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Math Help - Find point M (vectors)

  1. #1
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    Find point M (vectors)

    I have to solve this problem:

    Find point M in any quadrilateral ABCD such that is MA+MB+MC+MD = 0

    Since LaTex doesn't work, MA,MB,MC,MD and 0 are all vectors.


    Help anyone?
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  2. #2
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    Quote Originally Posted by OReilly View Post
    I have to solve this problem:

    Find point M in any quadrilateral ABCD such that is MA+MB+MC+MD = 0

    Since LaTex doesn't work, MA,MB,MC,MD and 0 are all vectors.


    Help anyone?
    I guess that is the center (where diagnols intersect).
    Since that is the only which makes sense.
    Check to see if that is true.
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  3. #3
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    Quote Originally Posted by ThePerfectHacker View Post
    I guess that is the center (where diagnols intersect).
    Since that is the only which makes sense.
    Check to see if that is true.
    Well, since diagonals are not always equal I can't say that is the right point.

    If it were equal then it could be MC=1/2AC, MA=-1/2AC, MD = 1/2BD, MB = -1/2BD and we would have two pairs of opposite vectors.
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  4. #4
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    Quote Originally Posted by OReilly View Post
    I have to solve this problem:

    Find point M in any quadrilateral ABCD such that is MA+MB+MC+MD = 0

    Since LaTex doesn't work, MA,MB,MC,MD and 0 are all vectors.
    Help anyone?
    Hello, OReilly,

    I've attached an image which show you what to do in 4 steps. The steps are numbered.

    1. Construct the midpoint of AD, call it P.
    2. Construct the midpoint of BC, call it Q.
    3. Construct the midpoint of PQ: That's M.

    If you add 2 vectors the sum can be represented by the diagonal of a parallelogramm. If you add MA + MD then AD must be the other diagonal of the parallelogramm. Do the same with MB + MC.

    In step #4 you see the complete result.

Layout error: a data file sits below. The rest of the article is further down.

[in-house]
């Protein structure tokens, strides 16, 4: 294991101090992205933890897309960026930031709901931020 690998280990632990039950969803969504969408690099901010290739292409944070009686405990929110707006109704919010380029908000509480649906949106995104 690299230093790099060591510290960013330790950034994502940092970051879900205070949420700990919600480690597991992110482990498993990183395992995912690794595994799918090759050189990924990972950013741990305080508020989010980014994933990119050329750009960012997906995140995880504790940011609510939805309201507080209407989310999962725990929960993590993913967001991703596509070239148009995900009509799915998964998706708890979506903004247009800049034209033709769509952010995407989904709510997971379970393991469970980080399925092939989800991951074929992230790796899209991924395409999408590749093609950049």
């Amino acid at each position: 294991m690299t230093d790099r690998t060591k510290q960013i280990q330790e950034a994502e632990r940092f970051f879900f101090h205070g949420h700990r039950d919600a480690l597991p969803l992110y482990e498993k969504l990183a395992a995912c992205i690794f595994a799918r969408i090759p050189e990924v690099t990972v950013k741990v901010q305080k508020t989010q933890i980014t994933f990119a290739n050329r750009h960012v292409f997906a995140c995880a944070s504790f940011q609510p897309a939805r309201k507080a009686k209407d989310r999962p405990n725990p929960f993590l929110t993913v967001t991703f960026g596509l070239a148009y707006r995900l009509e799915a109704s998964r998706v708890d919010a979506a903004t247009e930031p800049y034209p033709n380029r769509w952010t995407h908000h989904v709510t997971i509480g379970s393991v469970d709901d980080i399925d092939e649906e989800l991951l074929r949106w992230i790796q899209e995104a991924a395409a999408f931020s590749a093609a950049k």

Obviously (MA +MD) and (MB + MC) are pointing in opposite directions and have the same length. Thus the sum of (MA + MD) + (MB + MC) = 0

    EB
    Attached Thumbnails Attached Thumbnails Find point M (vectors)-vectorsum_null.gif  
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  5. #5
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    Quote Originally Posted by earboth View Post
    Hello, OReilly,

    I've attached an image which show you what to do in 4 steps. The steps are numbered.

    1. Construct the midpoint of AD, call it P.
    2. Construct the midpoint of BC, call it Q.
    3. Construct the midpoint of PQ: That's M.

    If you add 2 vectors the sum can be represented by the diagonal of a parallelogramm. If you add MA + MD then AD must be the other diagonal of the parallelogramm. Do the same with MB + MC.

    In step #4 you see the complete result.

    Obviously (MA +MD) and (MB + MC) are pointing in opposite directions and have the same length. Thus the sum of (MA + MD) + (MB + MC) = 0

    EB
    Thanks, very nice solution.
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  6. #6
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    one final remark

    Hello, OReilly,

    if you know the coordinates of the points A to D then you can easily calculate the coordinates of M. According to my construction you have to calculate the coordinates of a midpoint between 2 midpoints.

    If
    A(a1 , a2)
    B(b1 , b2)
    C(c1 , c2)
    D(d1 , d2)

    then

    M( (a1+b1+c1+d1), (a2+b2+c2+d2))

    EB
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  7. #7
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    Quote Originally Posted by earboth View Post
    Hello, OReilly,

    if you know the coordinates of the points A to D then you can easily calculate the coordinates of M. According to my construction you have to calculate the coordinates of a midpoint between 2 midpoints.

    If
    A(a1 , a2)
    B(b1 , b2)
    C(c1 , c2)
    D(d1 , d2)

    then

    M( (a1+b1+c1+d1), (a2+b2+c2+d2))

    EB
    Can this point be actually found in this way:

    It is the point of intersection of lines that are dividing two pairs of opposite sides of quadrilateral in half.
    Attached Thumbnails Attached Thumbnails Find point M (vectors)-untitled.gif  
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